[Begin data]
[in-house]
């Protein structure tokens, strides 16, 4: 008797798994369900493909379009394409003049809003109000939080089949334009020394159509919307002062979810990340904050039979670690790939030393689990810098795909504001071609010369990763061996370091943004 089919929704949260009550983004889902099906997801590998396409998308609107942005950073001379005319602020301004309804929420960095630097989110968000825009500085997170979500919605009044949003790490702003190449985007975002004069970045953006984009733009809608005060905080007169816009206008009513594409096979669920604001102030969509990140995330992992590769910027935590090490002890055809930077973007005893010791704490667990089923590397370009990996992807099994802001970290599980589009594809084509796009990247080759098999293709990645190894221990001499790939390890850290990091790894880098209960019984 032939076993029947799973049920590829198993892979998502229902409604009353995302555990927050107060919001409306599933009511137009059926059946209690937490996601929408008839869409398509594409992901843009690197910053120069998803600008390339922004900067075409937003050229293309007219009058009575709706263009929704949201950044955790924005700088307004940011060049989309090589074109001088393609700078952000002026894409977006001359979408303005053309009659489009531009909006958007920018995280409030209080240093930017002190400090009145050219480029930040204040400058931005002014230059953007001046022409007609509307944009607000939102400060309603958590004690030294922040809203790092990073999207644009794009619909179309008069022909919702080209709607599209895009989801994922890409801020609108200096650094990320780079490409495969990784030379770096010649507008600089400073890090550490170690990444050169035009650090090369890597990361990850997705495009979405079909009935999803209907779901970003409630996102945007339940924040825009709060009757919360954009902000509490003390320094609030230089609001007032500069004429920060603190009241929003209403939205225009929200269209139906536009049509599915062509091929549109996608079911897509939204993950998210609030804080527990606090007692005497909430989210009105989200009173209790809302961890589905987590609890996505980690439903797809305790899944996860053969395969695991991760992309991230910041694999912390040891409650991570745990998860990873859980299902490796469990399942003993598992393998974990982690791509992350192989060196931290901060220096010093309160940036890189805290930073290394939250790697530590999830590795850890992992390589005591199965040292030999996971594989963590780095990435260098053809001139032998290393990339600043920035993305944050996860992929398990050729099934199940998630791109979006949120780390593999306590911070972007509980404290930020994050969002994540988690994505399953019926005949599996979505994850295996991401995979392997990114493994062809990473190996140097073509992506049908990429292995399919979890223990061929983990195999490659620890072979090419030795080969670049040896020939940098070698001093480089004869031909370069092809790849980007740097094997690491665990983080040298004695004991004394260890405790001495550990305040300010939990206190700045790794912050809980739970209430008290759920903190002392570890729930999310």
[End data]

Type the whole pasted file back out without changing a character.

[in-house]
């Protein structure tokens, strides 16, 4: 008797798994369900493909379009394409003049809003109000939080089949334009020394159509919307002062979810990340904050039979670690790939030393689990810098795909504001071609010369990763061996370091943004 089919929704949260009550983004889902099906997801590998396409998308609107942005950073001379005319602020301004309804929420960095630097989110968000825009500085997170979500919605009044949003790490702003190449985007975002004069970045953006984009733009809608005060905080007169816009206008009513594409096979669920604001102030969509990140995330992992590769910027935590090490002890055809930077973007005893010791704490667990089923590397370009990996992807099994802001970290599980589009594809084509796009990247080759098999293709990645190894221990001499790939390890850290990091790894880098209960019984 032939076993029947799973049920590829198993892979998502229902409604009353995302555990927050107060919001409306599933009511137009059926059946209690937490996601929408008839869409398509594409992901843009690197910053120069998803600008390339922004900067075409937003050229293309007219009058009575709706263009929704949201950044955790924005700088307004940011060049989309090589074109001088393609700078952000002026894409977006001359979408303005053309009659489009531009909006958007920018995280409030209080240093930017002190400090009145050219480029930040204040400058931005002014230059953007001046022409007609509307944009607000939102400060309603958590004690030294922040809203790092990073999207644009794009619909179309008069022909919702080209709607599209895009989801994922890409801020609108200096650094990320780079490409495969990784030379770096010649507008600089400073890090550490170690990444050169035009650090090369890597990361990850997705495009979405079909009935999803209907779901970003409630996102945007339940924040825009709060009757919360954009902000509490003390320094609030230089609001007032500069004429920060603190009241929003209403939205225009929200269209139906536009049509599915062509091929549109996608079911897509939204993950998210609030804080527990606090007692005497909430989210009105989200009173209790809302961890589905987590609890996505980690439903797809305790899944996860053969395969695991991760992309991230910041694999912390040891409650991570745990998860990873859980299902490796469990399942003993598992393998974990982690791509992350192989060196931290901060220096010093309160940036890189805290930073290394939250790697530590999830590795850890992992390589005591199965040292030999996971594989963590780095990435260098053809001139032998290393990339600043920035993305944050996860992929398990050729099934199940998630791109979006949120780390593999306590911070972007509980404290930020994050969002994540988690994505399953019926005949599996979505994850295996991401995979392997990114493994062809990473190996140097073509992506049908990429292995399919979890223990061929983990195999490659620890072979090419030795080969670049040896020939940098070698001093480089004869031909370069092809790849980007740097094997690491665990983080040298004695004991004394260890405790001495550990305040300010939990206190700045790794912050809980739970209430008290759920903190002392570890729930999310």